What had you done before? Did any of these skills help?
I have always loved flower arranging and gardening, so this was just an extension of my floral passion. Prior to this I worked for nearly 20 years in Corporate Tax for PwC in London and Birmingham. It certainly helped with the financial side of things. It also gave me a grounding in how to put together processes, manage a team and left me with a strong work ethic.
How did you decide on the name?
My flower business began as Hedgerow but when I was opening the shop I came across lots of other florists called Hedgerow, so it morphed into Hedgerow Stories. Each of the items we stock has a story, as do our flowers and I felt it reflected our passion for sustainability and nature. People began shortening it to Hedge, and at the time my brother really didn’t like the name, so we officially changed it to Hedge and that stuck.
How would you describe the interior style of the store?
I wanted to create an emporium, a peaceful yet exciting space for people to visit. I love colour and colour combinations so the choice of colours was important, it had to feel cohesive, stylish, unpredictable but not too serious. I took inspiration from the paintings of Carl Larsson and wanted to bring a more ‘folk-like’ colour palette here (it is our third shop). Pinterest is a constant source of inspiration.
I am lucky enough to know a wonderful architect, Anna Parker who is the director of Intervention Architecture. She made sense of all my ideas and distilled them into a workable shop space, adding in the flower carts to add a bit of fun to the space, which a local carpenter made for us. I am constantly finding new things to love interiors so the shop is always evolving around that.
Tell us about the range of products you stock…
The shop is a mix of flowers, fancy goods and gifts. We stock homewares, ceramics, greetings cards, candles, accessories, jewellery, home textiles, soaps, perfumes and skincare, stationery, art, baskets and lighting. It is carefully curated, filled with hard to find pieces, one offs from local makers, wares from far away places such as Japan and the US as well as local creatives.
We focus on British flowers. The floristry industry can be incredibly harmful to the environment and has a huge carbon footprint so we have done all we can to minimise this. From March to November we buy solely from local growers who grow sustainably, with clear ethical supply chains, without chemicals. They supply some of the best florists in the land as well as us. Flowers arrive in buckets, picked fresh from the flower gardens ready to be made into bunches and arrangements. Working like this ties us to the seasons which I love. We practice sustainable floristry and we don’t wrap our flowers in anything that isn’t compostable or reusable. We have our own range of textiles, soaps and accessories and lots more items in the pipeline.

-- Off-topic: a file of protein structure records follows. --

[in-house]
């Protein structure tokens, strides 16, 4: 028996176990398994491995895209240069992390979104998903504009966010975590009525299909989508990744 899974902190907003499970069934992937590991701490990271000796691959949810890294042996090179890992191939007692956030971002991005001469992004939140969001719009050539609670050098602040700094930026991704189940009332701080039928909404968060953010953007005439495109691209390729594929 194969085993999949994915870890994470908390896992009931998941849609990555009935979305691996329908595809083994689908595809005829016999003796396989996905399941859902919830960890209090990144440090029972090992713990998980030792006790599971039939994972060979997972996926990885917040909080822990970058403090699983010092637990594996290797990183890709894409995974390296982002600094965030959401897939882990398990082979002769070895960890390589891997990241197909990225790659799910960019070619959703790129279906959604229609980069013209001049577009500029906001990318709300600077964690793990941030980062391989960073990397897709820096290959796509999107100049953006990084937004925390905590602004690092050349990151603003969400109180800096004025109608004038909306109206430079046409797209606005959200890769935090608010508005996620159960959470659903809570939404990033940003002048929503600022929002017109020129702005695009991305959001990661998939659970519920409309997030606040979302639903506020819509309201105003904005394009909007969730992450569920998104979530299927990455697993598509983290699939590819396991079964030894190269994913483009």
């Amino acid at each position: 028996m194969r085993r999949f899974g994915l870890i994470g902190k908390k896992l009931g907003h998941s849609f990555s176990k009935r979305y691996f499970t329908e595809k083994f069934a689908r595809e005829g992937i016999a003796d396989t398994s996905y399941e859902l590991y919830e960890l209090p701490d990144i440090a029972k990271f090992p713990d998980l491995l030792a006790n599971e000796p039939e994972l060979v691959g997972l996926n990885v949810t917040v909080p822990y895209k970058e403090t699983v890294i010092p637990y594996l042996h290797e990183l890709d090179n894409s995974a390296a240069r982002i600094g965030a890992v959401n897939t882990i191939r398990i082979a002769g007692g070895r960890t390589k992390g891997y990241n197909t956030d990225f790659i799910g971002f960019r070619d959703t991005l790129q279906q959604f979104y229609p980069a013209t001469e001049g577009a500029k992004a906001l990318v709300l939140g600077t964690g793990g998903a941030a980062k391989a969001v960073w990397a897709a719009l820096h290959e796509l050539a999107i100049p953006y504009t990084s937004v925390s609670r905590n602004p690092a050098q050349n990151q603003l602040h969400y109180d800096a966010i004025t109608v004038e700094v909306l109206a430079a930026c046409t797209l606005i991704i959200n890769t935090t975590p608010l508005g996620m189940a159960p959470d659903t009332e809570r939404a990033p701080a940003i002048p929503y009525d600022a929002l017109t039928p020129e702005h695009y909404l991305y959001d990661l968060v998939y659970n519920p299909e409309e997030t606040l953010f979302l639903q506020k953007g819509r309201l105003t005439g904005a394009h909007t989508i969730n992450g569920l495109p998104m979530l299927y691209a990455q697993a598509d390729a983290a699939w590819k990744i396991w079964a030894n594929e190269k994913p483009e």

Do you make anything in-house?
Me and my team’s joint obsession with gingham led to us developing a homeware and accessories collection during lockdown, we just couldn’t find what we were looking for anywhere, so thought we may as well make it ourselves. It was hugely important to us to ensure the range was not only beautiful but would be something that would last and not be damaging to the planet in the process, so we have sourced the most beautiful, high quality oeko-tex certified linen. Linen which comes from the hemp plant is such a brilliant, sustainable fabric, we’ve made sure to source organic labels and threads too, to create the most eco friendly, ethical range of cushions, tablecloths, napkins, scrunchies and tea towels. We just released a range of scarves and have plans for a children’s wear collection. We have lots of ideas to develop this range, so watch this space.
What does a ‘normal’ day look like?
Its a bit of a juggle as we’ve got quite a few strings to our bow, the shop, our online store, the flower shop and the floristry studio. We try to post on socials most days and get some lovely images together from the shop. We want to keep that conversation open with our followers. We are so immersed in the seasons with our flowers, every week the shop looks different.
For most of the year we get buckets of flowers first thing that all need to be conditioned, and then made up into bouquets for delivery, arrangements for contract clients, bunches to sell in the shop and also bundles for our flowers club members (a subscription service we offer). We may also be flowering an event or wedding, so will need to make up the arrangements for that, or do some planning with the team.